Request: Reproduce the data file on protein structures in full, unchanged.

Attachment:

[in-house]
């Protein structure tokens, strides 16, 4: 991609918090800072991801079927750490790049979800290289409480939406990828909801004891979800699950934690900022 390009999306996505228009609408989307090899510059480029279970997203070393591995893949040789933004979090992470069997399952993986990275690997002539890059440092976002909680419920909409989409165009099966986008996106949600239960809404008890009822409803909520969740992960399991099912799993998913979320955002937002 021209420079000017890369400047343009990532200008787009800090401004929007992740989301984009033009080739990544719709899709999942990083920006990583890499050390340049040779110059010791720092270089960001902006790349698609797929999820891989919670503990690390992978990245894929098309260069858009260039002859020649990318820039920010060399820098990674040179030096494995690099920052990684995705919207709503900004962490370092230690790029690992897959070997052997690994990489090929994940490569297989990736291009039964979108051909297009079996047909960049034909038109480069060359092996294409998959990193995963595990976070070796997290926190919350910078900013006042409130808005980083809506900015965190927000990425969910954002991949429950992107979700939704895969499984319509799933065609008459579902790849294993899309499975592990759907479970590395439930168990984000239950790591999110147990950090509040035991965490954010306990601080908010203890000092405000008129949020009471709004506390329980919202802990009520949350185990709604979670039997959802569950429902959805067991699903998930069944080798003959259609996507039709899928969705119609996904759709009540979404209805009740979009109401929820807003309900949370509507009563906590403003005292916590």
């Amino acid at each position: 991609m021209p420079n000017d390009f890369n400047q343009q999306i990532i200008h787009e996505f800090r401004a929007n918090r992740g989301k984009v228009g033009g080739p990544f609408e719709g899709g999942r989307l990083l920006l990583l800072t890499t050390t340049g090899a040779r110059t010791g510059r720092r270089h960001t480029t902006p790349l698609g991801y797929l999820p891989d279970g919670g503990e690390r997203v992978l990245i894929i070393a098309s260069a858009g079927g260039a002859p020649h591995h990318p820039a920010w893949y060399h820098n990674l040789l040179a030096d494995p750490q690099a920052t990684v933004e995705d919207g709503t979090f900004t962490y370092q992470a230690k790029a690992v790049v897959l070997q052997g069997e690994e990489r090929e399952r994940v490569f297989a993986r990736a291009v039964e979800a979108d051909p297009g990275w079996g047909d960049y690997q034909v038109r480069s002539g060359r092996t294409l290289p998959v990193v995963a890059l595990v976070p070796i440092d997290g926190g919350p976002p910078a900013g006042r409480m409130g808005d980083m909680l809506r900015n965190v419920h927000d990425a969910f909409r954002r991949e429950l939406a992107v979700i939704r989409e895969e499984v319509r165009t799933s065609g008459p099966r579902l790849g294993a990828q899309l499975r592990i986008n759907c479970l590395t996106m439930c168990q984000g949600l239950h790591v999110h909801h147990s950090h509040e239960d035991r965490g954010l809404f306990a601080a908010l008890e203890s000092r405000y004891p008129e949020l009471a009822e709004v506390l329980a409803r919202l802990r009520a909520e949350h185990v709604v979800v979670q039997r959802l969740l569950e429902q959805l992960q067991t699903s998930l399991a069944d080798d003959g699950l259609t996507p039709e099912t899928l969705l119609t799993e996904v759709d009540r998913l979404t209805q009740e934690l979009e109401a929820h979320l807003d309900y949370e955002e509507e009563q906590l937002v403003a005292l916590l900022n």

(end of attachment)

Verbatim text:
[in-house]
């Protein structure tokens, strides 16, 4: 991609918090800072991801079927750490790049979800290289409480939406990828909801004891979800699950934690900022 390009999306996505228009609408989307090899510059480029279970997203070393591995893949040789933004979090992470069997399952993986990275690997002539890059440092976002909680419920909409989409165009099966986008996106949600239960809404008890009822409803909520969740992960399991099912799993998913979320955002937002 021209420079000017890369400047343009990532200008787009800090401004929007992740989301984009033009080739990544719709899709999942990083920006990583890499050390340049040779110059010791720092270089960001902006790349698609797929999820891989919670503990690390992978990245894929098309260069858009260039002859020649990318820039920010060399820098990674040179030096494995690099920052990684995705919207709503900004962490370092230690790029690992897959070997052997690994990489090929994940490569297989990736291009039964979108051909297009079996047909960049034909038109480069060359092996294409998959990193995963595990976070070796997290926190919350910078900013006042409130808005980083809506900015965190927000990425969910954002991949429950992107979700939704895969499984319509799933065609008459579902790849294993899309499975592990759907479970590395439930168990984000239950790591999110147990950090509040035991965490954010306990601080908010203890000092405000008129949020009471709004506390329980919202802990009520949350185990709604979670039997959802569950429902959805067991699903998930069944080798003959259609996507039709899928969705119609996904759709009540979404209805009740979009109401929820807003309900949370509507009563906590403003005292916590």
């Amino acid at each position: 991609m021209p420079n000017d390009f890369n400047q343009q999306i990532i200008h787009e996505f800090r401004a929007n918090r992740g989301k984009v228009g033009g080739p990544f609408e719709g899709g999942r989307l990083l920006l990583l800072t890499t050390t340049g090899a040779r110059t010791g510059r720092r270089h960001t480029t902006p790349l698609g991801y797929l999820p891989d279970g919670g503990e690390r997203v992978l990245i894929i070393a098309s260069a858009g079927g260039a002859p020649h591995h990318p820039a920010w893949y060399h820098n990674l040789l040179a030096d494995p750490q690099a920052t990684v933004e995705d919207g709503t979090f900004t962490y370092q992470a230690k790029a690992v790049v897959l070997q052997g069997e690994e990489r090929e399952r994940v490569f297989a993986r990736a291009v039964e979800a979108d051909p297009g990275w079996g047909d960049y690997q034909v038109r480069s002539g060359r092996t294409l290289p998959v990193v995963a890059l595990v976070p070796i440092d997290g926190g919350p976002p910078a900013g006042r409480m409130g808005d980083m909680l809506r900015n965190v419920h927000d990425a969910f909409r954002r991949e429950l939406a992107v979700i939704r989409e895969e499984v319509r165009t799933s065609g008459p099966r579902l790849g294993a990828q899309l499975r592990i986008n759907c479970l590395t996106m439930c168990q984000g949600l239950h790591v999110h909801h147990s950090h509040e239960d035991r965490g954010l809404f306990a601080a908010l008890e203890s000092r405000y004891p008129e949020l009471a009822e709004v506390l329980a409803r919202l802990r009520a909520e949350h185990v709604v979800v979670q039997r959802l969740l569950e429902q959805l992960q067991t699903s998930l399991a069944d080798d003959g699950l259609t996507p039709e099912t899928l969705l119609t799993e996904v759709d009540r998913l979404t209805q009740e934690l979009e109401a929820h979320l807003d309900y949370e955002e509507e009563q906590l937002v403003a005292l916590l900022n």